As the population ages, everyone should make a plan to obtain care in case of a disabling injury or illness.
Unfortunately, options are both limited and expensive.
Family, can provide long-term care in the home up to a point, but the care can often require more skill or time than loved ones can offer. In that case, it is time for professional help. This professional, in-home care can cost between $17 and $20 per hour. But that’s nothing compared to the $6,500 monthly cost of the average long-term care facility, according to the experts at Jackson White, attorneys specializing in elder law.
Medicare may cover some short-term nursing home care, but not long-term care. Unfortunately, only healthy people can get long-term care insurance and almost no one can pay for such care out of pocket for long.
The Arizona Long Term Care System (ALTCS) can provide the necessary safety net as part of the Arizona Health Care Cost Containment System (AHCCCS).
That means people hope for the best as they fall into the safety net or plan now to ease the impact, said White.
Richard White, of Jackson White, recently spoke in Payson about ALTCS; and he and others from his firm will participate in this Saturday’s Business Showcase as well.
Through ALTCS and AHCCCS Arizona residents that meet the medical and financial requirements of the program can get home care, assisted living care, group home and nursing center care, durable medical equipment, housekeeping, day care and personal care workers.
The medical requirements vary and the complex financial rules can depend on marital status and other factors.
A single participant must not have monthly income exceeding $2,130 or “countable” assets in excess of $2,000.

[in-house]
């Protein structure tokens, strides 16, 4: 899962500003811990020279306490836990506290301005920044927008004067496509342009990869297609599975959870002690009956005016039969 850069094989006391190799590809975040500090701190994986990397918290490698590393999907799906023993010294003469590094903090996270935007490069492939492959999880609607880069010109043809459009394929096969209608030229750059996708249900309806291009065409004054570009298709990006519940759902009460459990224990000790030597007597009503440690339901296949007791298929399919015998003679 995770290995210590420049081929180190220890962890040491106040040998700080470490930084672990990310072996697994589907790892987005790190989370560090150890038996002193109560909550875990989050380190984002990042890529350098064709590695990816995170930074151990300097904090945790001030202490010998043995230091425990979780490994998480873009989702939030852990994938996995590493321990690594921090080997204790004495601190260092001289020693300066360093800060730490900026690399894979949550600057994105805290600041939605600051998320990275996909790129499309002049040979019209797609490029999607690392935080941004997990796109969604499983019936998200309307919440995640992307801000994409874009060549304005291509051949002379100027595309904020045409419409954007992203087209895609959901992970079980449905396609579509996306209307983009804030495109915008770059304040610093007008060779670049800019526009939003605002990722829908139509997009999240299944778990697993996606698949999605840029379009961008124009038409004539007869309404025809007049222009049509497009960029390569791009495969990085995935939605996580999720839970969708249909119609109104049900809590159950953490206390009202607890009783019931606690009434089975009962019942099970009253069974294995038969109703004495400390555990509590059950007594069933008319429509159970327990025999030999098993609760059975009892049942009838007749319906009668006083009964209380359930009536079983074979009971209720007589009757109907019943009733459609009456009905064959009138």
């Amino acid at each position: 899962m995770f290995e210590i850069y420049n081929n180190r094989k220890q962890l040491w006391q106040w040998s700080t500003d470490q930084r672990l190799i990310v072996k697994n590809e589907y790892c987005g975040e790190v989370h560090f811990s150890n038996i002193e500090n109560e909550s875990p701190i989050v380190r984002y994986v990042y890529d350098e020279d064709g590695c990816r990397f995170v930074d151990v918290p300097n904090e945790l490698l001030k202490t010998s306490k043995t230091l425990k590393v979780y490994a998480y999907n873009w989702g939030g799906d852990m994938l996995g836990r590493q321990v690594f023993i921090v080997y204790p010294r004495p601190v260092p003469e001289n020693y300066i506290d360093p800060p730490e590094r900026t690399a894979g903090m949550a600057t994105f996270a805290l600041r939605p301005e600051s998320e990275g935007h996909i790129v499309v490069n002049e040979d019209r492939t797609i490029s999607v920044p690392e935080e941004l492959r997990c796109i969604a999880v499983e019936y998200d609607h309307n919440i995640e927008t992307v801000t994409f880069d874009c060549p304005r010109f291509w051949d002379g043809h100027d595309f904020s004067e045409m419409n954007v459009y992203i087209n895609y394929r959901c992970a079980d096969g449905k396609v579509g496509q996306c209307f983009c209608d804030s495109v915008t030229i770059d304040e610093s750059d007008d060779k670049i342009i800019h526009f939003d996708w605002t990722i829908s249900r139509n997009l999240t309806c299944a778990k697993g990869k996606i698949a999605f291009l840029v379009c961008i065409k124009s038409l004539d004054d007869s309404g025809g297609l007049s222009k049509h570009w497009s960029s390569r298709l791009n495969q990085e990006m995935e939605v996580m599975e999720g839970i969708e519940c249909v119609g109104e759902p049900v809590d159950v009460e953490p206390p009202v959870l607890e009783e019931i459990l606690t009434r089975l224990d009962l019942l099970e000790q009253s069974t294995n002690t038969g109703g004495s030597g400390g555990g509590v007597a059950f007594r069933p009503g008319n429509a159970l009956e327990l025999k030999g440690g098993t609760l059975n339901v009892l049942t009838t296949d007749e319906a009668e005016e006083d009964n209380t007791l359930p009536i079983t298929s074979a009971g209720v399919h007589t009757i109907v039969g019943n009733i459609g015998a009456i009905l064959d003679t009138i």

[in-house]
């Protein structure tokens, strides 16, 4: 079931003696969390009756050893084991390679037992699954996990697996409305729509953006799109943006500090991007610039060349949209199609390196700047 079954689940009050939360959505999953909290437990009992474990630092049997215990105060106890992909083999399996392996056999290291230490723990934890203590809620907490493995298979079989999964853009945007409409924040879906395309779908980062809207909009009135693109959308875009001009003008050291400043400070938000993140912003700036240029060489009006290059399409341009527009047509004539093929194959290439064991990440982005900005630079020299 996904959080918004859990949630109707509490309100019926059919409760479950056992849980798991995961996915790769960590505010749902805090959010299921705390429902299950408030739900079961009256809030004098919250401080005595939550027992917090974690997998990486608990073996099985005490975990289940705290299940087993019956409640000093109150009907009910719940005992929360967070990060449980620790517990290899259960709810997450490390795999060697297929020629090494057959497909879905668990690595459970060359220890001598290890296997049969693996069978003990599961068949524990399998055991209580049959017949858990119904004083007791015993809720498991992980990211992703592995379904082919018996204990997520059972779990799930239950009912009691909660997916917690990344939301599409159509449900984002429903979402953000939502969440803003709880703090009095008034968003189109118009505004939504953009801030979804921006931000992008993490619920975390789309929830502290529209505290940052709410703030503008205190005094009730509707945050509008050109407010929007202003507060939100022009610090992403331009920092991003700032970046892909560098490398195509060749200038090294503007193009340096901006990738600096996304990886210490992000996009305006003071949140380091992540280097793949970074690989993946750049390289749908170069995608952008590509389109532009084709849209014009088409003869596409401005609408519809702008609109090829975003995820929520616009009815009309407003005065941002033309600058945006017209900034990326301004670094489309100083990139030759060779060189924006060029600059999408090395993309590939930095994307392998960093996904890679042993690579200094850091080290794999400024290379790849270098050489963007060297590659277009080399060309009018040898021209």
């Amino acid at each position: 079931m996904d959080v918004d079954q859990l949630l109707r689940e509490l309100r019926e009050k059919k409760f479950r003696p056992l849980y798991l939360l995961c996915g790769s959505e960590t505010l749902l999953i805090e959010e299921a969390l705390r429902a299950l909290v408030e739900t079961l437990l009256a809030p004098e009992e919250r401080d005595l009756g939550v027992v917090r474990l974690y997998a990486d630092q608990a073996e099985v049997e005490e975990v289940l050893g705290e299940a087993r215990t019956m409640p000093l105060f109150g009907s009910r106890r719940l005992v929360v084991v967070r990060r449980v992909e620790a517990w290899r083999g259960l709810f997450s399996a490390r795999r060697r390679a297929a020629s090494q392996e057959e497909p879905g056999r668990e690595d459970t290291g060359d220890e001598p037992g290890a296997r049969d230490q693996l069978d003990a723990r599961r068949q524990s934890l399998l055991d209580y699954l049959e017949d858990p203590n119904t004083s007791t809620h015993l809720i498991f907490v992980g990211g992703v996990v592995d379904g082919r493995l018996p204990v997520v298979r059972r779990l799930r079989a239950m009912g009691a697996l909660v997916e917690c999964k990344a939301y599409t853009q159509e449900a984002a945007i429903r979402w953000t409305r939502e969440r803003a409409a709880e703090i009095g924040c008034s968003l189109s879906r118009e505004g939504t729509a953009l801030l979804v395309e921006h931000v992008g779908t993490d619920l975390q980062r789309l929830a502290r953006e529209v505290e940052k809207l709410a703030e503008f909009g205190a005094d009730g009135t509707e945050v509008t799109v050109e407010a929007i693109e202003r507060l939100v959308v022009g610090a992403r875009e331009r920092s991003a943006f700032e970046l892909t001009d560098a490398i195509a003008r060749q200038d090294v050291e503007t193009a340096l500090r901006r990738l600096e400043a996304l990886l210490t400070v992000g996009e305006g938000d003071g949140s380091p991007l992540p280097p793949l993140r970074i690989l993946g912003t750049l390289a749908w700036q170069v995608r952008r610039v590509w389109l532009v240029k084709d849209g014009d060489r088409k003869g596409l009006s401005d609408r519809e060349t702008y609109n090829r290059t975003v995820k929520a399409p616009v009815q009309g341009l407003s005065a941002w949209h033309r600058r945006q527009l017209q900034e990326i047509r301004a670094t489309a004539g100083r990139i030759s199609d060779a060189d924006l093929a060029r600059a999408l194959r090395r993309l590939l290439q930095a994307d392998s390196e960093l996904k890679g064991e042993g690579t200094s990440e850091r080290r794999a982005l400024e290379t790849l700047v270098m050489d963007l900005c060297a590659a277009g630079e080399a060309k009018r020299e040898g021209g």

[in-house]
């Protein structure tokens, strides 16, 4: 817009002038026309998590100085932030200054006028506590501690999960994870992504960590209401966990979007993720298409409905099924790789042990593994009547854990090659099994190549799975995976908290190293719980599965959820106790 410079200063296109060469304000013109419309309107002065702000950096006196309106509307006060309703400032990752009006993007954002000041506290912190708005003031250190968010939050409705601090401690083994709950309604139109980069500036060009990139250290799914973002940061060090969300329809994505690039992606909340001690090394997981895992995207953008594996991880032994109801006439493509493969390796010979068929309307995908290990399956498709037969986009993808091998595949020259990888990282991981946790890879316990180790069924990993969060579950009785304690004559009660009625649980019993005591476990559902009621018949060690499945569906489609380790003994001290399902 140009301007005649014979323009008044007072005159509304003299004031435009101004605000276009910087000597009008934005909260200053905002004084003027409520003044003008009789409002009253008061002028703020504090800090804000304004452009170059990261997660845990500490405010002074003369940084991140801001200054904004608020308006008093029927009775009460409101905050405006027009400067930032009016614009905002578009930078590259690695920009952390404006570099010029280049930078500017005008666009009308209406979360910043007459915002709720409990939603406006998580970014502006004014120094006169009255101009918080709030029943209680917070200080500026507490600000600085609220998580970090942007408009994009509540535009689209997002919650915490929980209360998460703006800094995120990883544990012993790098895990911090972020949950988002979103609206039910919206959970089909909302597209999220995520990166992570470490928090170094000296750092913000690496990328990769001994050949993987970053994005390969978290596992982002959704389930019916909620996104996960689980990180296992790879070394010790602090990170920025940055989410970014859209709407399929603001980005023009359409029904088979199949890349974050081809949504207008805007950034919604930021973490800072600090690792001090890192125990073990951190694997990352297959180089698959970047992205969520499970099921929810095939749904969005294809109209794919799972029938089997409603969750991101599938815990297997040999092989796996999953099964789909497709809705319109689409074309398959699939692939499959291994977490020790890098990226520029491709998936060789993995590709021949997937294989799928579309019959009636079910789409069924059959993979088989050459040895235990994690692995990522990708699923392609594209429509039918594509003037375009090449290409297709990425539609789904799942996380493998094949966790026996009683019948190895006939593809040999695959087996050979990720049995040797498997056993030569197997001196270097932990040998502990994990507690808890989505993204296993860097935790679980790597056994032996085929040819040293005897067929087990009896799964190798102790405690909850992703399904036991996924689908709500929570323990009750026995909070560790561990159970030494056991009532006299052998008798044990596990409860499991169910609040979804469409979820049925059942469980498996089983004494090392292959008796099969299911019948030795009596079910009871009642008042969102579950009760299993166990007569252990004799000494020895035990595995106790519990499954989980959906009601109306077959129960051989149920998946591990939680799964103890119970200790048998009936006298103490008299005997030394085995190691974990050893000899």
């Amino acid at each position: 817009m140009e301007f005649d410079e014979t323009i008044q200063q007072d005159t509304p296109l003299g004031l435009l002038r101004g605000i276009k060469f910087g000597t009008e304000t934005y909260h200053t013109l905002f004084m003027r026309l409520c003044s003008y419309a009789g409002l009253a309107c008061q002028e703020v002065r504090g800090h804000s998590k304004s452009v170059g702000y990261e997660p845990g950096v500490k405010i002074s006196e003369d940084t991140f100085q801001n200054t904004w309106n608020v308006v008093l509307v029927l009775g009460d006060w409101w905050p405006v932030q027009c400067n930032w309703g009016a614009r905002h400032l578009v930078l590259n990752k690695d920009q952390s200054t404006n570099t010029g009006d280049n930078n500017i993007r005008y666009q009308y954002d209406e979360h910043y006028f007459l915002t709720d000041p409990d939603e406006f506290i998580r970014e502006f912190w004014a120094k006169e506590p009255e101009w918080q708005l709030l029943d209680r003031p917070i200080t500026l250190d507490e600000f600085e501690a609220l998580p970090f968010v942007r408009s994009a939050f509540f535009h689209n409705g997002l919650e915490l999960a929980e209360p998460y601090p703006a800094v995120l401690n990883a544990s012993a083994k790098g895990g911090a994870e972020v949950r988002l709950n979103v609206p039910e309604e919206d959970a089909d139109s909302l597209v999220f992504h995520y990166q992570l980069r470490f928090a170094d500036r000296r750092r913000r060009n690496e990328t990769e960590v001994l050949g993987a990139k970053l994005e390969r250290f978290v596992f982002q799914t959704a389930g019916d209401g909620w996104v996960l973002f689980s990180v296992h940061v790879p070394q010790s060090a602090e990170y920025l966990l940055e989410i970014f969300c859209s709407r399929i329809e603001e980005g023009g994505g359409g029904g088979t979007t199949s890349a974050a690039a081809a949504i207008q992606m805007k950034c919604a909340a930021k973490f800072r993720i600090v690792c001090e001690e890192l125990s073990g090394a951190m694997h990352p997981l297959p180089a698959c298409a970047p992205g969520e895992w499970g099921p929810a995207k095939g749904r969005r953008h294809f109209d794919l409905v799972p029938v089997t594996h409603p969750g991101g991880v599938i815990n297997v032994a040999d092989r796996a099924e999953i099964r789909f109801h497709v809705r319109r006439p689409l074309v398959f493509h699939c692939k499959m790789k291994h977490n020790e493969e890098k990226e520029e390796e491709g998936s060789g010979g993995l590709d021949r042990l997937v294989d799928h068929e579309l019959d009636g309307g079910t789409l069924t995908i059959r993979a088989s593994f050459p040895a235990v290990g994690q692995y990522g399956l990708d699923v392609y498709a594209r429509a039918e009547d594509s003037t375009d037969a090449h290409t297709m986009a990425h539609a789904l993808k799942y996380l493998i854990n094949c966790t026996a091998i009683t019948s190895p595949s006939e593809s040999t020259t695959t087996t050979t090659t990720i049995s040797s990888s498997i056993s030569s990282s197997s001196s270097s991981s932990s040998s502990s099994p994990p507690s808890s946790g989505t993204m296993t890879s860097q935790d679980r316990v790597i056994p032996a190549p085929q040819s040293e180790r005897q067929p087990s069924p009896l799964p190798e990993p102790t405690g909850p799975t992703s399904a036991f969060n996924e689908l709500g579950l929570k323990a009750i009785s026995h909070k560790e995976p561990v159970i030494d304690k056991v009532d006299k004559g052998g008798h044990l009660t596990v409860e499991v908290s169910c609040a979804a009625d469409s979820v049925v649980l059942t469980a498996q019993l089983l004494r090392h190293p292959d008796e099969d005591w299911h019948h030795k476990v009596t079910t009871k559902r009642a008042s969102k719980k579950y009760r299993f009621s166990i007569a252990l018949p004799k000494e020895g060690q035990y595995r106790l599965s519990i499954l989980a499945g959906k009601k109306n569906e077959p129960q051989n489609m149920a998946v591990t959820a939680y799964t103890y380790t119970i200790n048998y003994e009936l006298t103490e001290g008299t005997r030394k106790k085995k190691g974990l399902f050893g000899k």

A married participant also can’t have income of more than $2,130. The “well spouse” can also have an additional monthly income of up to $1,862. White said the “countable” assets of a married couple can be between $23,184 and $115,900 due to ALTCS rules that try to make sure that the healthy spouse doesn’t end up in poverty.
A booklet on ALTCS prepared by Jackson White, outlines what are countable assets and those that are exempt. The “exempt” list is quite a bit shorter than the “countable.”
Things on the exempt list include equity in the primary residence of up to $525,000; one vehicle with a value no more than $4,500; life insurance with a cash value of no more than $1,000; burial plots and irrevocable funeral plans; and miscellaneous items.
Countable assets include cash, checking and savings accounts; certificates of deposit; U.S. savings bonds; retirement accounts; nursing home accounts; revocable prepaid funeral contracts; trusts; real estate other than the primary residences; second cars; boats and recreational vehicles; stocks, bonds and mutual funds; and promissory notes.
Participants cannot have made financial gifts to their children within five years of an application to the program.
“Any gifted amount in the last five years will create an issue about eligibility,” White said.
VA benefits available to the participant can be coordinated with ALTCS assistance to pay for required care.
White said working with a qualified elder law attorney is the best way to navigate the process of making a plan to use the ALTCS and to address immediate needs if a plan is not in place.
Stop by the Business Showcase to collect materials from Jackson White, or go online to www.ArizonaSeniorLaw.com. To reach White call 800-243-1160.